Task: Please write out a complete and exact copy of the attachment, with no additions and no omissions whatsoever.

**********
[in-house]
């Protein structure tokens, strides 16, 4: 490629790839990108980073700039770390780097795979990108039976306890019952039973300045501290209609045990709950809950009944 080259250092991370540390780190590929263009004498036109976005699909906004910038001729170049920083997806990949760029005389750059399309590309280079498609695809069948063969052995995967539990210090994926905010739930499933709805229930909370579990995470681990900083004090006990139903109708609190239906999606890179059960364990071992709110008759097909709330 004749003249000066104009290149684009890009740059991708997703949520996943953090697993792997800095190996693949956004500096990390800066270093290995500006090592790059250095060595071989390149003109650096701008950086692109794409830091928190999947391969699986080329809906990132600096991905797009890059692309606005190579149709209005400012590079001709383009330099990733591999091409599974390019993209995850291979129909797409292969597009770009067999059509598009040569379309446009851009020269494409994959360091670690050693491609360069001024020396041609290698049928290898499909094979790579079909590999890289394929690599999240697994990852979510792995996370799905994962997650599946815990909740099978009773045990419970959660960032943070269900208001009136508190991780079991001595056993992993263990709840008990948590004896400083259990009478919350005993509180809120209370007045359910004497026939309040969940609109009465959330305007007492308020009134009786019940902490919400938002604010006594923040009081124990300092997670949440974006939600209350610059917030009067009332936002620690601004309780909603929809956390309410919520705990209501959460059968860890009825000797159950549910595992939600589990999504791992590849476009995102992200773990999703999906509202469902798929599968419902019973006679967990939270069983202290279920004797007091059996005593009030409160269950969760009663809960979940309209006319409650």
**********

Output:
[in-house]
């Protein structure tokens, strides 16, 4: 490629790839990108980073700039770390780097795979990108039976306890019952039973300045501290209609045990709950809950009944 080259250092991370540390780190590929263009004498036109976005699909906004910038001729170049920083997806990949760029005389750059399309590309280079498609695809069948063969052995995967539990210090994926905010739930499933709805229930909370579990995470681990900083004090006990139903109708609190239906999606890179059960364990071992709110008759097909709330 004749003249000066104009290149684009890009740059991708997703949520996943953090697993792997800095190996693949956004500096990390800066270093290995500006090592790059250095060595071989390149003109650096701008950086692109794409830091928190999947391969699986080329809906990132600096991905797009890059692309606005190579149709209005400012590079001709383009330099990733591999091409599974390019993209995850291979129909797409292969597009770009067999059509598009040569379309446009851009020269494409994959360091670690050693491609360069001024020396041609290698049928290898499909094979790579079909590999890289394929690599999240697994990852979510792995996370799905994962997650599946815990909740099978009773045990419970959660960032943070269900208001009136508190991780079991001595056993992993263990709840008990948590004896400083259990009478919350005993509180809120209370007045359910004497026939309040969940609109009465959330305007007492308020009134009786019940902490919400938002604010006594923040009081124990300092997670949440974006939600209350610059917030009067009332936002620690601004309780909603929809956390309410919520705990209501959460059968860890009825000797159950549910595992939600589990999504791992590849476009995102992200773990999703999906509202469902798929599968419902019973006679967990939270069983202290279920004797007091059996005593009030409160269950969760009663809960979940309209006319409650």